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Stimulus Constraints

Constraints on the input to guide random generation process


Constrained random test pattern generation has the ability to generate huge amounts of stimulus, but most of that would be a waste of time if the stimulus generated were not actually useful. This is equivalent to a room full of monkeys sitting in front of keyboards and asking them to write Shakespeare. But by providing rules and guidelines, it becomes a more likely outcome, if still highly improbable. This is the role of constraints.
The simplest form of constraint is a combinatorial one. This may say that if a particular bit is set to be a logic 1, then this is the valid range that this other number can take. This process is called constraint solving and is performed as part of the pattern generation. In fact this is the meaning of the “constrained” in the term.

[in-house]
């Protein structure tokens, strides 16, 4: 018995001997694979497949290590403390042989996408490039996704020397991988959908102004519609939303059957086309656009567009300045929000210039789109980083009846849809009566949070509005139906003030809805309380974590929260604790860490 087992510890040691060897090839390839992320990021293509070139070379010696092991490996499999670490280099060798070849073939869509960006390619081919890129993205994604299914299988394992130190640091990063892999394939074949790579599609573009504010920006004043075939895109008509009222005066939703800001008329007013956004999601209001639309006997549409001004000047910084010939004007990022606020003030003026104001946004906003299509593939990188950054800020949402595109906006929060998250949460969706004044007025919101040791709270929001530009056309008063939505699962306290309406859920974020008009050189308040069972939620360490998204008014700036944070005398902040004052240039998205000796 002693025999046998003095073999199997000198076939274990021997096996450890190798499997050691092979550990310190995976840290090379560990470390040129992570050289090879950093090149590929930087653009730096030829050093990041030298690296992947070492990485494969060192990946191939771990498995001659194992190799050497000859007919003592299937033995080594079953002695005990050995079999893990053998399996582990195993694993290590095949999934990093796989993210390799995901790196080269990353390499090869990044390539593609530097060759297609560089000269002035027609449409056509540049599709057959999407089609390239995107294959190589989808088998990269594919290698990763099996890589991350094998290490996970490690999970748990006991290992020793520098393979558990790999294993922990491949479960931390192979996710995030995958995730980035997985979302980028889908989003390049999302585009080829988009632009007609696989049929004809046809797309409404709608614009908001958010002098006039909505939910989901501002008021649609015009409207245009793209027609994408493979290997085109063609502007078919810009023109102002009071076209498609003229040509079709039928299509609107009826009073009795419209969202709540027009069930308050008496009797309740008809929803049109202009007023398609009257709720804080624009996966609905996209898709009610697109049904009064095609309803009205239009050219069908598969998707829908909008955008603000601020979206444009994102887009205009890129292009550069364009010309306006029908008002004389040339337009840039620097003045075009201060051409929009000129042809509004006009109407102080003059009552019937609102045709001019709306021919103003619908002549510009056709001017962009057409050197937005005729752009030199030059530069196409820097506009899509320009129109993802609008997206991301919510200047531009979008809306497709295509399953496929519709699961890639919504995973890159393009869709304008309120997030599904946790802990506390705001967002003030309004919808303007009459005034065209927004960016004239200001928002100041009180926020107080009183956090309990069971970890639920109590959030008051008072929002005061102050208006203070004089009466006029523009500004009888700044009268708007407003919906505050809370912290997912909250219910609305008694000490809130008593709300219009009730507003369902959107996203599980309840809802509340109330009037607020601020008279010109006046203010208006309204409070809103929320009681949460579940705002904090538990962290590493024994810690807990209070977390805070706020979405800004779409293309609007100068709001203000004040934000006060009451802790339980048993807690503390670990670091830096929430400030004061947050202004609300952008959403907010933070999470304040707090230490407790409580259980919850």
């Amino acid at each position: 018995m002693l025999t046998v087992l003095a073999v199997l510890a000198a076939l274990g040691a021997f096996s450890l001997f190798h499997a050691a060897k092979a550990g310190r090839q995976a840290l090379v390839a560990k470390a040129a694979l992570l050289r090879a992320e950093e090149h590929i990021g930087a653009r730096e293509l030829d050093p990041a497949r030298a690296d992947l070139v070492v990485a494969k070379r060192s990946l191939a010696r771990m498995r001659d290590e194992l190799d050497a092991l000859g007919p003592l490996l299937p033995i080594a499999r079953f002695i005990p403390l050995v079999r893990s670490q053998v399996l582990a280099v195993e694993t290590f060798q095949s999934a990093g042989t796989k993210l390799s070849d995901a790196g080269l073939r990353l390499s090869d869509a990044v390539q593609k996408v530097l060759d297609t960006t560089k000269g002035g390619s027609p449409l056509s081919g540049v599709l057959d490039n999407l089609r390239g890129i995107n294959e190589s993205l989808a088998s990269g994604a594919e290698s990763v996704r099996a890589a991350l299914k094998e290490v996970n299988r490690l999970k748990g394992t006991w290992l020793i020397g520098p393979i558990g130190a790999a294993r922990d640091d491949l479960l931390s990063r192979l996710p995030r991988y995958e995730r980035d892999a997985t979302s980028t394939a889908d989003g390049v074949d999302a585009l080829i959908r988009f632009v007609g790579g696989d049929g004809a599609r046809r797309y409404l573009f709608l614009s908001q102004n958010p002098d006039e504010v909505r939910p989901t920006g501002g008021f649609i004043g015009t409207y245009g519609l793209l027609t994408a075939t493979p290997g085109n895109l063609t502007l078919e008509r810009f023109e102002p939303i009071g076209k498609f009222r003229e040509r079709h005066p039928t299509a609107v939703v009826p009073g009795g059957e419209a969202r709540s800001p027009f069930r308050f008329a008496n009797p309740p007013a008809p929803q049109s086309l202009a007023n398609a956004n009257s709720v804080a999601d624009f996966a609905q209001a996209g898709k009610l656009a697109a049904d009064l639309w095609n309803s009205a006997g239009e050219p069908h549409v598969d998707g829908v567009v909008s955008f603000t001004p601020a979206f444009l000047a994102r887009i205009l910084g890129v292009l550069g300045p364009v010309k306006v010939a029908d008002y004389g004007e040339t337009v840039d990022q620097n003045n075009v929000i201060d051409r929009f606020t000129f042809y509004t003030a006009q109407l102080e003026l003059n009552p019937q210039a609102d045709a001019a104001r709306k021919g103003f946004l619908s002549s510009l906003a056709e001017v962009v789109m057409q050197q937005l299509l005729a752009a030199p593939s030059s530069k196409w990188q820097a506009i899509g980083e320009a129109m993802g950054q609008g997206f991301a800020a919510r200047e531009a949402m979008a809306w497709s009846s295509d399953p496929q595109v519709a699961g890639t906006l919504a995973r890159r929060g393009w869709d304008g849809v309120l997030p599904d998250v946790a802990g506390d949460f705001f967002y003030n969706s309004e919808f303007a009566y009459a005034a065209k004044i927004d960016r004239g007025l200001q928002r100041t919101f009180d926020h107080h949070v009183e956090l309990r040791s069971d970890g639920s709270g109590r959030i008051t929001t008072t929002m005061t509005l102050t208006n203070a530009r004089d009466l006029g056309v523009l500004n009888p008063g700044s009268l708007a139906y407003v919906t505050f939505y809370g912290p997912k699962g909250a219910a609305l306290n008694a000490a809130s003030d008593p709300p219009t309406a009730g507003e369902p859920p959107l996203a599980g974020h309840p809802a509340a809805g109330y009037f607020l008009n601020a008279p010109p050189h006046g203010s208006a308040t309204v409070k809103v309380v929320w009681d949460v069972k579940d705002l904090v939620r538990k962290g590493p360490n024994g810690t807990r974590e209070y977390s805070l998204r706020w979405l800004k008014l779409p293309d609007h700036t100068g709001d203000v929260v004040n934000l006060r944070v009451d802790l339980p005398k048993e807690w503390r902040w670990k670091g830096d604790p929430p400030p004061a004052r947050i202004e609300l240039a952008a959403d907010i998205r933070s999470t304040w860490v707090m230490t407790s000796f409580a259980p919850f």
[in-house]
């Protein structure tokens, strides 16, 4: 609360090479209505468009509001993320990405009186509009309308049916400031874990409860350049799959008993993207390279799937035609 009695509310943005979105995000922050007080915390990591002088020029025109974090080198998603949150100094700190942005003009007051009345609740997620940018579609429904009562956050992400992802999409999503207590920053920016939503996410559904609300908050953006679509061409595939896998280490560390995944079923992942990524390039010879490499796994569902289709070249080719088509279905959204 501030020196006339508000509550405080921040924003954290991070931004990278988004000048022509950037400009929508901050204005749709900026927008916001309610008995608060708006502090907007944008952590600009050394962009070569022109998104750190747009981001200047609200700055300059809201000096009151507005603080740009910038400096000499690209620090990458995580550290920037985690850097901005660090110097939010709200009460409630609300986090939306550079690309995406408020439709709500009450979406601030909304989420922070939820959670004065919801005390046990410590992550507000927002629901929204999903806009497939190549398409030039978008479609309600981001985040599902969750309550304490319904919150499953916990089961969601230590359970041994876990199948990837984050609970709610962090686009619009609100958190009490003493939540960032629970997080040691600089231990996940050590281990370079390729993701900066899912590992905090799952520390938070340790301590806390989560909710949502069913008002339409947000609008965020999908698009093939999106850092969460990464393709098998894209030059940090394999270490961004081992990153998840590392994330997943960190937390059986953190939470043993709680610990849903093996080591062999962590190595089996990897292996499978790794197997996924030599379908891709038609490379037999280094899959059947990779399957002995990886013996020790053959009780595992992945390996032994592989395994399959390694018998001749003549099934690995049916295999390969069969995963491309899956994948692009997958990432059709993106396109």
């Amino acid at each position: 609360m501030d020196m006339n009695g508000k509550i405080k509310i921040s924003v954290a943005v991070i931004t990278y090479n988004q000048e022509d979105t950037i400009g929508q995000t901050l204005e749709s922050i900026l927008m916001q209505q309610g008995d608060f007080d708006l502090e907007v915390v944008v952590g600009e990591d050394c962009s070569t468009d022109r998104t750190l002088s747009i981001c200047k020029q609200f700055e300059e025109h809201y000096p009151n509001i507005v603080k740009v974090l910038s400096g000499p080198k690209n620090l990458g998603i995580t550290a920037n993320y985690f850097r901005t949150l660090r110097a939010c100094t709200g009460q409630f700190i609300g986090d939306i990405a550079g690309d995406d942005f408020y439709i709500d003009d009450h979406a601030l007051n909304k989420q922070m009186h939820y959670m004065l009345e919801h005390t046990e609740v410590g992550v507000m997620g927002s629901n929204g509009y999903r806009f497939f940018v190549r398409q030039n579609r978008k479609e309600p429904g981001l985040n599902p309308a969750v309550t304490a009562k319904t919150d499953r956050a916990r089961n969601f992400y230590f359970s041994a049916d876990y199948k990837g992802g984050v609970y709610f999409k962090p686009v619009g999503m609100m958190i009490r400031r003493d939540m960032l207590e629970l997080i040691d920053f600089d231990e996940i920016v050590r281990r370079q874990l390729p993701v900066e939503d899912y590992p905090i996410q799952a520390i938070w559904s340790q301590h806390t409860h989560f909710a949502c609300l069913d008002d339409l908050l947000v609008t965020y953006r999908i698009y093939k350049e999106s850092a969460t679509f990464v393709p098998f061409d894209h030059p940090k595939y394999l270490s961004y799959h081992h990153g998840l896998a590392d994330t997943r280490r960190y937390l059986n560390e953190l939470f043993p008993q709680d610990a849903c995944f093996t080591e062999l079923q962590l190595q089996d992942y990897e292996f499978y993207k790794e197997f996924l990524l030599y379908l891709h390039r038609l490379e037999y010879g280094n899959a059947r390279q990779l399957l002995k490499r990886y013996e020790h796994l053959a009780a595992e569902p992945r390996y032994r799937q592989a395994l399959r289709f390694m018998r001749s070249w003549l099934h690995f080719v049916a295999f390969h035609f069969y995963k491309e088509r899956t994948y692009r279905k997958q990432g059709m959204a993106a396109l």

More complex constraints would be temporal in nature and say, for example, that after this cycle has been executed, these are the valid cycles that can be run next. Unfortunately, we do not have a language that can define these. Instead we rely of the definition of sequences which define what are valid sequences and for the generator to pick randomly from these sequences. The weakness in this method is that not all valid sequences may have been defined and thus waters-down the benefits that come from using a constrained random approach.

Constraints are also important in the formal verification flow in that they restrict the range of things that have to be considered. This may be related to knowing the context in which a block may operate, or it may be to prune the size of a problem such that obtaining a proof becomes possible.

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